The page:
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— Stoorza, Ziegaus & Metzger, that politically well-wired downtown public relations and lobbying shop, is expanding its empire once again. This time, the Republican-based firm that has handled clients such as the Union-Tribune, Susan Golding, Pete Wilson, and John Moores's new Padres stadium, is opening an office in Riverside County, staffed with ex-legislative aides and the son of a county supervisor. Stoorza honcho Al Ziegaus, who began his career in San Diego almost 30 years ago as city hall reporter for the old Tribune and has become a millionaire playing the PR game, told the Riverside Business Press last week that "about half of Stoorza's business relates to governmental affairs and politics" and "although the 2000 elections are not among the reasons for the current expansion, Ziegaus acknowledged the firm is well positioned to handle local political campaigns for next year's various races." Riverside County staffers include Lou Monville, former Inland Empire office director for ex-governor Pete Wilson; Neil Derry, once senior aide to Ontario assemblyman Fred Aguilar; Greg Morrison, former aide to state senator Ray Haynes; and Tom Mullen, son of Riverside County supervisor Tom Mullen. "A great deal of development is going to be occurring out here," Derry told the paper. "We offer the contacts and the connections with the cities. Many of these developers are from outside the area, and we offer the ability to quickly fill the potholes along the way."

Our TJ

A German scientist who ran one of Tijuana's biggest clandestine drug labs has been sentenced to ten years in federal prison by a judge in New Mexico. Forty-six-year-old Friedhelm Wilhelm Koenig was busted three years ago after undercover drug agents discovered his Mexican operation was pumping out millions of "ecstasy" tablets, the hallucinogenic methamphetamine derivative, for shipment to the Southwest and beyond. According to an account in last week's Albuquerque Journal, Koenig produced the drug at Euromex, a Tijuana factory that ostensibly made pesticides destined for Guatemala and Belize. "This drug operation was one of the largest ever found and dismantled as a result of prosecution by the U.S. government," a prosecutor told the judge ... While Washington worries about Chinese spies, high-tech thievery, secret donations to Al Gore, and surprise attacks on Taiwan, Tijuana is welcoming its biggest maquiladora run by a Chinese multinational. As reported in last week's New York Times, the Konka Group of Shenzhen, a boom town near Hong Kong, is building a 30,000-square-foot factory to make high-definition television sets for the U.S. market.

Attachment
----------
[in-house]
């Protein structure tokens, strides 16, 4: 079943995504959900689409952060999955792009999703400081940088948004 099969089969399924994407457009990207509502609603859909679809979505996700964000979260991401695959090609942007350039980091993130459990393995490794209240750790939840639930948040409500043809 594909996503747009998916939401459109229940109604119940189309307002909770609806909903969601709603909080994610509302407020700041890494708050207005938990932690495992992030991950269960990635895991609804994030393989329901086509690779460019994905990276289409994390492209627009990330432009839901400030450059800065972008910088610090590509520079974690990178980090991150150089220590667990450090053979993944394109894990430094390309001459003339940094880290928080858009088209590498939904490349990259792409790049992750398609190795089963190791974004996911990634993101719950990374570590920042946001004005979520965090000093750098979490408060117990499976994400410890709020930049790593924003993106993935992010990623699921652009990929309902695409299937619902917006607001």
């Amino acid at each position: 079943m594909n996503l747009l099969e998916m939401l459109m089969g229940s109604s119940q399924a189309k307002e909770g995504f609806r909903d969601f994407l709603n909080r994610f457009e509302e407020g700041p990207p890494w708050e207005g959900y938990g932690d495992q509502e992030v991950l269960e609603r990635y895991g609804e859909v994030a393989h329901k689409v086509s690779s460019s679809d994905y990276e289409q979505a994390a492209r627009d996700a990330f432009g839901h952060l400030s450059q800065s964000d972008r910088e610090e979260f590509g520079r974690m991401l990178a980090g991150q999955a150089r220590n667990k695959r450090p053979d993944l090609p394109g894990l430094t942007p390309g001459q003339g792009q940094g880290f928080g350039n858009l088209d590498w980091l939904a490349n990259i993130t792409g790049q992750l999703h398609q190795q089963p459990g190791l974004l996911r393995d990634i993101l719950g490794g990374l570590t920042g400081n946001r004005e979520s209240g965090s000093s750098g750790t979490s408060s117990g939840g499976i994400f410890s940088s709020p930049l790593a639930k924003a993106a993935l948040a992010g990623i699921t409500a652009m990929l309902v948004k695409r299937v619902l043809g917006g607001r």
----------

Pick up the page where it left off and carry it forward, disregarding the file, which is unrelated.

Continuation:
Tagging in Reverse

The Logan Heights Family Health Center has been awarded a $450,000 grant from the California Youth Authority to remove tattoos from reformed gang members. "Offensive gang-related tattoos often interfere with young people gaining employment and leading productive lives," according to a news release from the CYA. "Studies have shown that by removing these tattoos and facilitating positive activities to encourage productive citizenship, public safety can be enhanced." The grant includes a tattoo removal machine and covers sufficient operating costs to eliminate at least 250 tattoos a year ... A judge from San Diego has ruled that the last surviving member of the old Platters singing group has exclusive rights to the name and can keep the widow of an ex-member from using it. Platters founder Herb Reed got into a legal wrangle with Martha Robi, widow of Paul Robi, who split from the group back in 1965 after he was busted for drugs. She set up her own Platters group in the 1980s and sued Reed, who was also using the name. Last week, U.S. District Judge Judith Keep of San Diego, serving as a temporary member of the 9th U.S. Circuit Court of Appeals, wrote that "allowing Martha Robi to organize a rival group called 'The Platters' and allowing it to perform music as that group would lead to confusion among reasonable consumers."... San Diego State University graduate Rex Babin, 36, has been named editorial cartoonist for the Sacramento Bee.

Contributor: Matt Potter

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